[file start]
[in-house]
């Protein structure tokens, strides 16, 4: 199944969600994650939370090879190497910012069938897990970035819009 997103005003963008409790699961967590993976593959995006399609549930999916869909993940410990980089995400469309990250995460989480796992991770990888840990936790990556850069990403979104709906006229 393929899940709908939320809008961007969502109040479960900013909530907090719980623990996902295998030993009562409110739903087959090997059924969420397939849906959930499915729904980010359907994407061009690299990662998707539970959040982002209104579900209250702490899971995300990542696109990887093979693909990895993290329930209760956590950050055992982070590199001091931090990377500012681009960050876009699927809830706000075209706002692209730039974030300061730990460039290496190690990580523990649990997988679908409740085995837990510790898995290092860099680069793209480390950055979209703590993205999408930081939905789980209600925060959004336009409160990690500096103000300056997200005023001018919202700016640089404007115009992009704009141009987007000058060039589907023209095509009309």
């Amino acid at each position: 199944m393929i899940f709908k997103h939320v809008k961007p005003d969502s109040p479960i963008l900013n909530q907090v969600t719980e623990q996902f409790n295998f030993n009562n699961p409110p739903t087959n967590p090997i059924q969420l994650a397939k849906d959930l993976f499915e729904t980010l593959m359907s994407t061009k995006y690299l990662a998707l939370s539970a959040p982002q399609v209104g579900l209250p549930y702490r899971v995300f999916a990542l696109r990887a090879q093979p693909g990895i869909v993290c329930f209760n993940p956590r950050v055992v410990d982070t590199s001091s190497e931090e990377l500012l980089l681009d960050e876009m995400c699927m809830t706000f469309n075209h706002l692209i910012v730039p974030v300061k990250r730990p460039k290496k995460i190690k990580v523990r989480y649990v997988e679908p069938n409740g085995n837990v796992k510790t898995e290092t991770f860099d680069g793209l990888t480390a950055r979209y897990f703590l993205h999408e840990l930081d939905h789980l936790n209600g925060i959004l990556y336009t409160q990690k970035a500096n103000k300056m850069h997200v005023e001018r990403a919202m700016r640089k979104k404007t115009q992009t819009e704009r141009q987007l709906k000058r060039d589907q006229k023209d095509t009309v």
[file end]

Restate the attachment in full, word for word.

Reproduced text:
[in-house]
């Protein structure tokens, strides 16, 4: 199944969600994650939370090879190497910012069938897990970035819009 997103005003963008409790699961967590993976593959995006399609549930999916869909993940410990980089995400469309990250995460989480796992991770990888840990936790990556850069990403979104709906006229 393929899940709908939320809008961007969502109040479960900013909530907090719980623990996902295998030993009562409110739903087959090997059924969420397939849906959930499915729904980010359907994407061009690299990662998707539970959040982002209104579900209250702490899971995300990542696109990887093979693909990895993290329930209760956590950050055992982070590199001091931090990377500012681009960050876009699927809830706000075209706002692209730039974030300061730990460039290496190690990580523990649990997988679908409740085995837990510790898995290092860099680069793209480390950055979209703590993205999408930081939905789980209600925060959004336009409160990690500096103000300056997200005023001018919202700016640089404007115009992009704009141009987007000058060039589907023209095509009309």
């Amino acid at each position: 199944m393929i899940f709908k997103h939320v809008k961007p005003d969502s109040p479960i963008l900013n909530q907090v969600t719980e623990q996902f409790n295998f030993n009562n699961p409110p739903t087959n967590p090997i059924q969420l994650a397939k849906d959930l993976f499915e729904t980010l593959m359907s994407t061009k995006y690299l990662a998707l939370s539970a959040p982002q399609v209104g579900l209250p549930y702490r899971v995300f999916a990542l696109r990887a090879q093979p693909g990895i869909v993290c329930f209760n993940p956590r950050v055992v410990d982070t590199s001091s190497e931090e990377l500012l980089l681009d960050e876009m995400c699927m809830t706000f469309n075209h706002l692209i910012v730039p974030v300061k990250r730990p460039k290496k995460i190690k990580v523990r989480y649990v997988e679908p069938n409740g085995n837990v796992k510790t898995e290092t991770f860099d680069g793209l990888t480390a950055r979209y897990f703590l993205h999408e840990l930081d939905h789980l936790n209600g925060i959004l990556y336009t409160q990690k970035a500096n103000k300056m850069h997200v005023e001018r990403a919202m700016r640089k979104k404007t115009q992009t819009e704009r141009q987007l709906k000058r060039d589907q006229k023209d095509t009309v």